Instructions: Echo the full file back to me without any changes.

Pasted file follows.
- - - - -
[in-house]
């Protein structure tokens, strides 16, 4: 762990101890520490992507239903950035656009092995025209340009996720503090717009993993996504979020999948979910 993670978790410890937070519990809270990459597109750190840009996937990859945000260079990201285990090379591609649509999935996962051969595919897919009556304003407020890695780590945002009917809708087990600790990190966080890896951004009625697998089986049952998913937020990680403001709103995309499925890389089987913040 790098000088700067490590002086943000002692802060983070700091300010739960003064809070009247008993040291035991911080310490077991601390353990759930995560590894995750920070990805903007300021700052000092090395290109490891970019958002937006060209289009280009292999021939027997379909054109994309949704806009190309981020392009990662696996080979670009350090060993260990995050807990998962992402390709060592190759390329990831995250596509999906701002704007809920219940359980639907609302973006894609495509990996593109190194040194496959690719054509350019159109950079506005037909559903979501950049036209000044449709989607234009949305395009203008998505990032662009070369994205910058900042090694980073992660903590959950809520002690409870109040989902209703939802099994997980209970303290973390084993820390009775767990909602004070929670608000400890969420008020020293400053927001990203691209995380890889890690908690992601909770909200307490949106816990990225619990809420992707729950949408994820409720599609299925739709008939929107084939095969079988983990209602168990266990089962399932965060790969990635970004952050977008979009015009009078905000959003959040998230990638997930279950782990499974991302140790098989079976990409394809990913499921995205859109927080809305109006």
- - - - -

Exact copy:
[in-house]
């Protein structure tokens, strides 16, 4: 762990101890520490992507239903950035656009092995025209340009996720503090717009993993996504979020999948979910 993670978790410890937070519990809270990459597109750190840009996937990859945000260079990201285990090379591609649509999935996962051969595919897919009556304003407020890695780590945002009917809708087990600790990190966080890896951004009625697998089986049952998913937020990680403001709103995309499925890389089987913040 790098000088700067490590002086943000002692802060983070700091300010739960003064809070009247008993040291035991911080310490077991601390353990759930995560590894995750920070990805903007300021700052000092090395290109490891970019958002937006060209289009280009292999021939027997379909054109994309949704806009190309981020392009990662696996080979670009350090060993260990995050807990998962992402390709060592190759390329990831995250596509999906701002704007809920219940359980639907609302973006894609495509990996593109190194040194496959690719054509350019159109950079506005037909559903979501950049036209000044449709989607234009949305395009203008998505990032662009070369994205910058900042090694980073992660903590959950809520002690409870109040989902209703939802099994997980209970303290973390084993820390009775767990909602004070929670608000400890969420008020020293400053927001990203691209995380890889890690908690992601909770909200307490949106816990990225619990809420992707729950949408994820409720599609299925739709008939929107084939095969079988983990209602168990266990089962399932965060790969990635970004952050977008979009015009009078905000959003959040998230990638997930279950782990499974991302140790098989079976990409394809990913499921995205859109927080809305109006």